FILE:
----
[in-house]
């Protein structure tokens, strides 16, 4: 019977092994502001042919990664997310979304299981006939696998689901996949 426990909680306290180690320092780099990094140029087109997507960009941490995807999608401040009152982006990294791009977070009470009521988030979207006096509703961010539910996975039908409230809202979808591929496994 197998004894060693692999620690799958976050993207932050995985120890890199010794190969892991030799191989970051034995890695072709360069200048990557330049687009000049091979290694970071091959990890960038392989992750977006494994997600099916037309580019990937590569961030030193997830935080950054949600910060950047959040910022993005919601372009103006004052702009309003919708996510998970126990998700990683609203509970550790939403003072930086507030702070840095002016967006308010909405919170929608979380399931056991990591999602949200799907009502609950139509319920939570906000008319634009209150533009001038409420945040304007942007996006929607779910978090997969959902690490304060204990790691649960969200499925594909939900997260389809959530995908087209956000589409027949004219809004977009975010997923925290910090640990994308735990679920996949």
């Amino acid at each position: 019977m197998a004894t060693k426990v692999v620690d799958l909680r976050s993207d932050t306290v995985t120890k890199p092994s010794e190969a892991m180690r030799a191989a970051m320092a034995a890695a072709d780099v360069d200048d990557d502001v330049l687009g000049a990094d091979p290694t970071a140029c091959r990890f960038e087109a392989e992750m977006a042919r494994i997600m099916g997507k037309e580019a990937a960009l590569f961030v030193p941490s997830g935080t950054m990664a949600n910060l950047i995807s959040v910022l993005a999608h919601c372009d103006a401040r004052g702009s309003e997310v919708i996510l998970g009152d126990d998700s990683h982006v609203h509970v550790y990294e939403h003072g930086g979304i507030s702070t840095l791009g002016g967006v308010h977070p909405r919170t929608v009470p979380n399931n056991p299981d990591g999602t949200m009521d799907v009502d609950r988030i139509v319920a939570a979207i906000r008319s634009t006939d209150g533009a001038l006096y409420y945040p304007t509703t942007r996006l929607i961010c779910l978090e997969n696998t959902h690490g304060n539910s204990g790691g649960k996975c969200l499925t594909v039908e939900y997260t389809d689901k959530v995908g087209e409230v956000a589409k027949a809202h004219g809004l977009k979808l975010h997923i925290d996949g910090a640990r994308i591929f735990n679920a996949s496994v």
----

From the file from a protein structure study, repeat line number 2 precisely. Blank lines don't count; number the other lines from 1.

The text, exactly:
């Protein structure tokens, strides 16, 4: 019977092994502001042919990664997310979304299981006939696998689901996949 426990909680306290180690320092780099990094140029087109997507960009941490995807999608401040009152982006990294791009977070009470009521988030979207006096509703961010539910996975039908409230809202979808591929496994 197998004894060693692999620690799958976050993207932050995985120890890199010794190969892991030799191989970051034995890695072709360069200048990557330049687009000049091979290694970071091959990890960038392989992750977006494994997600099916037309580019990937590569961030030193997830935080950054949600910060950047959040910022993005919601372009103006004052702009309003919708996510998970126990998700990683609203509970550790939403003072930086507030702070840095002016967006308010909405919170929608979380399931056991990591999602949200799907009502609950139509319920939570906000008319634009209150533009001038409420945040304007942007996006929607779910978090997969959902690490304060204990790691649960969200499925594909939900997260389809959530995908087209956000589409027949004219809004977009975010997923925290910090640990994308735990679920996949």